Sunday, October 02, 2005

R.I.P. August Wilson

August Wilson died today at age 60, the premature victim of a rapidly advancing cancer of the liver. Wilson's health has been in severe decline over recent weeks, bringing much sadness to the American theater community and quietly extinguishing plans for his one-man show, a live memoir of the writer's life, which would have opened this season at the Signature Theatre.

What Wilson leaves behind, and it's a formidable bequeathal, are his wonderful plays. The cover art I have reproduced above represent my favorites among Wilson's famous 10-play cycle, Joe Turner's Come and Gone, Two Trains Running, and Seven Guitars, which works better than any of the plays, I think, as a summary of Wilson's poetics and themes. These three are closest to my heart, though Ma Rainey's Black Bottom and King Hedley II are strong stuff, and what works in his two Pulitzer Prize-winners, Fences and The Piano Lesson, works really well, despite my reservations about those plays. Soon enough, last year's Gem of the Ocean will become available from a publisher, and hopefully Radio Golf will see the light of day on Broadway, even though Wilson was always more of a critical fixture than a popular favorite.

A contentious and sometimes intractable figure, he was also creative and determined in seeing his ideas through to an American stage that badly needed him, and continues to need him. When I teach my seminar in African-American drama this spring semester, Wilson will loom large alongside Joseph Cotter, Marita Bonner, James Baldwin, Adrienne Kennedy, Suzan-Lori Parks, Charles Gordone/OyamO, Ed Bullins, Lorraine Hansberry, and so many other participants in one of the American theater's proudest and most under-sung traditions. Thanks to August for enriching the repertoire so deeply; you will be missed.

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Blogger findfinishfreedom said...

thank you for the moving obit to august wilson, whose play - either 'two trains running' or 'joe turner's come and gone' represents the first af-am theater i've ever saw staged. (i'm pretty sure i saw 'two trains' at the mccarter theater. i'm deliriously sleep deprived at the moment, trying to recuperate chapter TWO which is DUE 2-Day!] i'm feeling somewhat cranky about the recurrent obit stock phrase 'wilson documented THE african american experience,' when much as i've learned much and admire his black everyman, everfamily tales that incorporate af-am historical themes like the great migration, blues, jazz spaces, black male incarceration, thwarted entrepreneurial endeavors, job discrimination, etc... his points of reference like memphis, pittsburg, may have referred to *some* points on the black metropolis but certainly not all.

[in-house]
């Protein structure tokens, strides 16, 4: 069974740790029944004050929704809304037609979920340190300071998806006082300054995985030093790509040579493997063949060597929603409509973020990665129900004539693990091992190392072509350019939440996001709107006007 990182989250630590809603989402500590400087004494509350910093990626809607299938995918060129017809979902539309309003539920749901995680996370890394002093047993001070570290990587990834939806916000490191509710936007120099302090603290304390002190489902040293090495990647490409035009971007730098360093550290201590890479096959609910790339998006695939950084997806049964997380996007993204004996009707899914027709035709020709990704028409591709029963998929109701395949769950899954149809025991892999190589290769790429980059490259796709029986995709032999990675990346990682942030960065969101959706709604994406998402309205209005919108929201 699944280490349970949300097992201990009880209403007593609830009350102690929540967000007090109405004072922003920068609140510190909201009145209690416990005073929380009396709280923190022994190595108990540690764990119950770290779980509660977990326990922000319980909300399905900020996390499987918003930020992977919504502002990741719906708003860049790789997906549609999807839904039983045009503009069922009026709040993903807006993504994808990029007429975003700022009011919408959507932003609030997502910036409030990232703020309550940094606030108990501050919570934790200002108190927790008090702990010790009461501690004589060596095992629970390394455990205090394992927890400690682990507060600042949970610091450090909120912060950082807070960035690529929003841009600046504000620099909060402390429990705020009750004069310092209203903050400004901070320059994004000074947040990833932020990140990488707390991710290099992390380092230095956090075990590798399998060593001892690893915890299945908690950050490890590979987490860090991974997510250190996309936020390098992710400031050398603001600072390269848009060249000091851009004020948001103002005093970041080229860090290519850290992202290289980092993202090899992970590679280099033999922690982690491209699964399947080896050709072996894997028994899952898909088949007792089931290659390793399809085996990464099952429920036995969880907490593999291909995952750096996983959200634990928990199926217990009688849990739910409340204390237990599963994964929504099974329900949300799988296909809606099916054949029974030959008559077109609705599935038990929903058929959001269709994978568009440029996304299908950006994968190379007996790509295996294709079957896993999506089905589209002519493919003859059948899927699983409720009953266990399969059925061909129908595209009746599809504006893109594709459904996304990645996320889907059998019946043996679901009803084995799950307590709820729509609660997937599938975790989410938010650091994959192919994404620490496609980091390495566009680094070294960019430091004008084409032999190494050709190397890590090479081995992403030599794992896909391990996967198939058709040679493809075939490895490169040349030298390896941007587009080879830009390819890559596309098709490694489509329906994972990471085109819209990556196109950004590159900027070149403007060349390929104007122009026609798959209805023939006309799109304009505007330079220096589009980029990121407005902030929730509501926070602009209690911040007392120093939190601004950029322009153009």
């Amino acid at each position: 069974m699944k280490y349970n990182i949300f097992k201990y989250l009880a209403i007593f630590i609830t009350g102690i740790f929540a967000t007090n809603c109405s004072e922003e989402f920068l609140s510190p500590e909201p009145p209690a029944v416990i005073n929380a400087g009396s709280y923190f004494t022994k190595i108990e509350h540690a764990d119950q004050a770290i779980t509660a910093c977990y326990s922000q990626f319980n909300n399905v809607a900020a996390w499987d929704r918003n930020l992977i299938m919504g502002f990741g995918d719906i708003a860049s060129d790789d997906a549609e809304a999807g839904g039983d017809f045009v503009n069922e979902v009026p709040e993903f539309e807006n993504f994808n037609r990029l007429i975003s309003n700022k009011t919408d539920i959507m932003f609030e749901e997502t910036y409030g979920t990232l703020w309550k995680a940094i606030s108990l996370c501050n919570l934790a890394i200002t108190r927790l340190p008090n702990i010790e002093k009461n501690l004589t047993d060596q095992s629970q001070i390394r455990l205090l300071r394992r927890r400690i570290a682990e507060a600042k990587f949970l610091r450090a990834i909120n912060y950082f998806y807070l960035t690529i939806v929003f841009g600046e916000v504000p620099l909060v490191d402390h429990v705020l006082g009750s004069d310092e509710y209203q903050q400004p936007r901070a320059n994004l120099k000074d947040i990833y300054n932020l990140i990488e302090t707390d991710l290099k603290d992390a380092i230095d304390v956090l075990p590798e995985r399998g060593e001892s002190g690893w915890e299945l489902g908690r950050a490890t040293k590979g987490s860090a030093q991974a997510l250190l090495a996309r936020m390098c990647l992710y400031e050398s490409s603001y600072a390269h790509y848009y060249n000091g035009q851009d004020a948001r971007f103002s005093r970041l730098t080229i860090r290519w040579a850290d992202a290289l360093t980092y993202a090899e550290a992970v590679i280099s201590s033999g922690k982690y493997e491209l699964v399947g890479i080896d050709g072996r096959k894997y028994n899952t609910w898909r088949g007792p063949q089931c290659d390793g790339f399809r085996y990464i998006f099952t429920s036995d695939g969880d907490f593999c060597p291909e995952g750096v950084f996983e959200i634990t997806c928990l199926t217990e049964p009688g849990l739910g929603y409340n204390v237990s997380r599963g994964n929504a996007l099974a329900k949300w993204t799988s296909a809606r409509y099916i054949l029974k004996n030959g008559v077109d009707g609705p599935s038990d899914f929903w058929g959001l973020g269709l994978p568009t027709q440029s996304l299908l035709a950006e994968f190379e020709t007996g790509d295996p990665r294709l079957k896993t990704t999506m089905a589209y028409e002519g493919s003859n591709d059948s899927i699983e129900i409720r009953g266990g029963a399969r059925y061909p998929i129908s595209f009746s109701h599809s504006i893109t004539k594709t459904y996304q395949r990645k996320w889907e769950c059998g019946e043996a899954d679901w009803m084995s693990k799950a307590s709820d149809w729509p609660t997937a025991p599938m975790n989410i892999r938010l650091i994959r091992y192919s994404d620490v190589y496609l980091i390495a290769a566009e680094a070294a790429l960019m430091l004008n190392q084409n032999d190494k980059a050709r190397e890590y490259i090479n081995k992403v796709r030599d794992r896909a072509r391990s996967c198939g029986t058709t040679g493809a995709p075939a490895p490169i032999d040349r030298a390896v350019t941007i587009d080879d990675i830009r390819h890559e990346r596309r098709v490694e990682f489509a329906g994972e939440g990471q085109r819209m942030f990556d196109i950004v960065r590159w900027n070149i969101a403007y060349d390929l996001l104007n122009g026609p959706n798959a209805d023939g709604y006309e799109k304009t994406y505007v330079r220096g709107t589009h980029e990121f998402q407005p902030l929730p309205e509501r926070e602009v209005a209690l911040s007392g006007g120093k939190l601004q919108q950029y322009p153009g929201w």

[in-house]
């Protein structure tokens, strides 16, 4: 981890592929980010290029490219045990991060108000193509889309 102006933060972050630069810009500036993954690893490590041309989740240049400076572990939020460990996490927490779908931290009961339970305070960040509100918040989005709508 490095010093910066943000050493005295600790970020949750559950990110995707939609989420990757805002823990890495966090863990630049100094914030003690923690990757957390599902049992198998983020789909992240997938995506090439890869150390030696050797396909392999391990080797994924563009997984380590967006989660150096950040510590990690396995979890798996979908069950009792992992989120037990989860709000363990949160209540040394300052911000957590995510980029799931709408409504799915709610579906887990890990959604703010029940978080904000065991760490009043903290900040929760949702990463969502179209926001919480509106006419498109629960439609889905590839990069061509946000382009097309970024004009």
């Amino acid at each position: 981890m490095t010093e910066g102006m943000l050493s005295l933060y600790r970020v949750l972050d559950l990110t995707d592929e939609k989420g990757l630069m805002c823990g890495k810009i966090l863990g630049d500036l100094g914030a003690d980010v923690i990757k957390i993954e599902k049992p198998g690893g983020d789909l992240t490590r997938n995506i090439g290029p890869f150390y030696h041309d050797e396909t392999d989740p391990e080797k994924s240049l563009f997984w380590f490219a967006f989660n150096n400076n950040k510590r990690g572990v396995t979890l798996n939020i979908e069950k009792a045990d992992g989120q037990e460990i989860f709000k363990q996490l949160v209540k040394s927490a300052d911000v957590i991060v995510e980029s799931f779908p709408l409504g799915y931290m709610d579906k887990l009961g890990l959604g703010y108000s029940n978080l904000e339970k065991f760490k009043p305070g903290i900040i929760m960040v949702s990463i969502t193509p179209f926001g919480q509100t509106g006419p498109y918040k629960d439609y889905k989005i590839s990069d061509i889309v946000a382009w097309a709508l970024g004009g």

also didn't know that he changed his name from frederick kittel to august wilson, after the death of his german father. just so much i didn't know.

so yes, went to bed feeling way sad about loss of af-am literary icon, then woke up to MORE american craziness, pushing me to increased despair. nick, care to write a blog entry called

R.I.P. U.S Supreme Court.
Is Helen Mier's nomination a joke?
Why oh why does LACK of experience make Bush nominees so qualified for these hand-picked jobs that the U.S. citizenry depend on. As if Michael Brown's lack of experience to head FEMA were not disastrous enough a nepotistic loyalty choice gone awry, his majesty or CEO in Chief has done gone done it again: Picked a Supreme Court Justice nominee to serve as on the HIGHEST court of the land, and she's never been a judge before?!?!

Where are the Wilsonian Fences when you need them? And to bring this rambling entry back to Wilson, I certainly wish he'd lived long enough to produce a parallel 10 cycle play on Anglo-American experiences in the 20th century. And I don't suggest that now just because I now know his father's of white germanic descent. I'd really just have liked Wilson's take on all these white-collar, working class and middle class income American dreams.

How Bout this for a Subtitle: RIP U.S. Supreme Court: Aren't You Miered?

:-/ srr

7:01 AM, October 03, 2005  
Blogger findfinishfreedom said...

i'm on the other side of a messy incomplete post-chapter 2 submission, but gosh darn it, #2 flew , as well it should.

just wanted to apologize for ranting so hard on your website; i know you welcome freedom of expression, but i sometimes feel the guilt of dumping my trash-talk and fury on someone else's pretty yard. and so, just wanted to say, that i'll wait to see what ms. miers has to offer (although, you do understand the origins of anger that 'qualifications" "references" and 'prior experience' shut most low-wage workers of any color out of management jobs [fyi: i'm *finally* reading ehrenreich's _nickle and dimed_ 3 years after its best-selling run.] like nasty cement brickse like twin brick gates barring mighty guilty for ranting so hard on *your* website.

so when august wilson dies, a champion of such recurrent themes as african americans despair over securing stable jobs for lack of cultural capital, friends in the right places, and qualified experience, and the A.P, Reuters, BBC, CNN, and NYTimes mention Meirs' lack of experience as an actual judge, i feel palpable anger at the blatant class and racial disparities in the murky web of American employment. And I think August Wilson could give voice to shock, confusions, 'no fair!' coming to the surface.


i've assigned "rize" as an extra-credit film viewing for my class, so that i'd have to see the movie. i will. tonight.

5:40 PM, October 03, 2005  
Blogger summer m. said...

word up. this made me sad.

8:18 PM, October 03, 2005  

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